- Melting of ice sheets and glaciers, combined with the thermal expansion of seawater as the oceans warm, is causing sea level to rise. Seawater is beginning to move onto low-lying land, contaminating coastal fresh water sources and gradually submerging coastal facilities and barrier islands. Sea-level rise increases the risk of damage to homes and buildings from storm surges such as those that accompany hurricanes.
- Climate plays an important role in the global distribution of freshwater resources. Changing precipitation patterns and temperature conditions will alter the distribution and availability of freshwater resources, reducing reliable access to water for many people and their crops. Winter snowpack and mountain glaciers that provide water for human use are declining as a result of global warming.
- Incidents of extreme weather are projected to increase as a result of climate change. Many locations will see a substantial increase in the number of heat waves they experience per year and a likely decrease in episodes of severe cold. Precipitation events are expected to become less frequent but more intense in many areas, and droughts will be more frequent and severe in areas where average precipitation is projected to decrease.
- The chemistry of ocean water is changed by absorption of carbon dioxide from the atmosphere. Increasing carbon dioxide levels in the atmosphere is causing ocean water to become more acidic, threatening the survival of shell-building marine species and the entire food web of which they are a part.
- Ecosystems on land and in the ocean have been and will continue to be disturbed by climate change. Animals, plants, bacteria, and viruses will migrate to new areas with favorable climate conditions. Infectious diseases and certain species will be able to invade areas that they did not previously inhabit.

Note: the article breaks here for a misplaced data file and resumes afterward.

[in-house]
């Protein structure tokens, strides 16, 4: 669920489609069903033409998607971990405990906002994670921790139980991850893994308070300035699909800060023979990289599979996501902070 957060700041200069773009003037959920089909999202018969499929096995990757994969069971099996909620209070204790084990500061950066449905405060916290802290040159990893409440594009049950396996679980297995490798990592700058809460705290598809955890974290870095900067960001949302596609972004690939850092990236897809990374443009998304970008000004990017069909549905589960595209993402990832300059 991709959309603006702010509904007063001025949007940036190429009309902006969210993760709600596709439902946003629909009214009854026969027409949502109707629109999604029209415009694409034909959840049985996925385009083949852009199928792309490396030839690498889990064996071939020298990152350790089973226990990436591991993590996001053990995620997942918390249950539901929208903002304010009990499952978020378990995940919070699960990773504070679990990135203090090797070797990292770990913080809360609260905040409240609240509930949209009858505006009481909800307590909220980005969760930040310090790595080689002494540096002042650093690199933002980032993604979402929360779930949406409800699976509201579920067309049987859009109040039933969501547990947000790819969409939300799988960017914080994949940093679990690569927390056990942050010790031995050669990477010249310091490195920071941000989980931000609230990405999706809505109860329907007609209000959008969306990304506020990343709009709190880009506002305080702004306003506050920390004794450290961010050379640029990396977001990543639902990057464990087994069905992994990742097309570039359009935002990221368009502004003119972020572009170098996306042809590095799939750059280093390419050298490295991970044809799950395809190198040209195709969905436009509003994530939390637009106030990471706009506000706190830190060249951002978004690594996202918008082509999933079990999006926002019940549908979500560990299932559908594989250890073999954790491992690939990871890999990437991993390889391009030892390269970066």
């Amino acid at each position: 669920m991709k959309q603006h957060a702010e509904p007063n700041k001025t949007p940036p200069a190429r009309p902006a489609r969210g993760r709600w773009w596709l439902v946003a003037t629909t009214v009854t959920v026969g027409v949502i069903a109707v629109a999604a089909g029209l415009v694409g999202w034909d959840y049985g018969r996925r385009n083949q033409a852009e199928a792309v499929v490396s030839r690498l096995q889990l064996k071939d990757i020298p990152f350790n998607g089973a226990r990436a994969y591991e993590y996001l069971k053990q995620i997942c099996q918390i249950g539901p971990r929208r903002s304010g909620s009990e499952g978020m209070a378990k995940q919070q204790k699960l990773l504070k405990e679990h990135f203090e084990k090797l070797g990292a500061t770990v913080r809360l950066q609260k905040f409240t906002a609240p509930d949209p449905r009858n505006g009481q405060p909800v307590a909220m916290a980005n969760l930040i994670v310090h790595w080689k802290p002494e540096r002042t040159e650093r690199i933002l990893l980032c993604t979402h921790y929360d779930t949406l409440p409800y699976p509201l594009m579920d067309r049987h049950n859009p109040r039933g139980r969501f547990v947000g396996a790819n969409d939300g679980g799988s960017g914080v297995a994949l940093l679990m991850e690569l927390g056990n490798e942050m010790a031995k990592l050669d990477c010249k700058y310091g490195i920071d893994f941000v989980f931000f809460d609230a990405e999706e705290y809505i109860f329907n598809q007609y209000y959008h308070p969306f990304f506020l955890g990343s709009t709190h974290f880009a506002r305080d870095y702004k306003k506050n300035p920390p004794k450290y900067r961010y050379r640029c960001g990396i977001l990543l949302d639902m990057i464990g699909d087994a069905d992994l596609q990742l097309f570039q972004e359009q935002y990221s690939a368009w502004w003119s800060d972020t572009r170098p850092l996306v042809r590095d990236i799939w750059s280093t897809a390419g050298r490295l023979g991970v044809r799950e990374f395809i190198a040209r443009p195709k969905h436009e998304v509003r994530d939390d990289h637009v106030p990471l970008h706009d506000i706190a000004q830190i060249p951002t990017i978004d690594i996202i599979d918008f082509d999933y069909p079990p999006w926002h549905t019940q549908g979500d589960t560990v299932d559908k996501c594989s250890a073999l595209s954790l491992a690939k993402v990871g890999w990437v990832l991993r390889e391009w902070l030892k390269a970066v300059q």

- Human health and mortality rates will be affected to different degrees in specific regions of the world as a result of climate change. Although cold-related deaths are predicted to decrease, other risks are predicted to rise. The incidence and geographical range of climate-sensitive, infectious diseases— such as malaria, dengue fever, and tick-borne diseases—will increase. Drought-reduced crop yields, degraded air and water quality, and increased hazards in coastal and low-lying areas will contribute to unhealthy conditions, particularly for the most vulnerable populations.
More About This Guide
In 2006, NOAA, in partnership with the AAAS Project 2061, funded a workshop to discuss the need for a common set of curriculum guidelines specifically for climate education to be used at the local, state, and national levels. This workshop resulted in a broader interagency effort through the US. Global Change Research Program to coordinate and produce Climate Literacy: The Essential Principles of Climate Sciences guide.
Development of the guide began at a workshop sponsored by the National Oceanic and Atmospheric Administration (NOAA) and the American Association for the Advancement of Science (AAAS). Multiple science agencies, non-governmental organizations, and numerous individuals also contributed through extensive review and comment periods. Discussion at the National Science Foundation- and NOAA-sponsored Atmospheric Sciences and Climate Literacy workshop contributed substantially to the refinement of the document.
Climate Literacy: The Essential Principles of Climate Sciences guide is now available in both English and Spanish.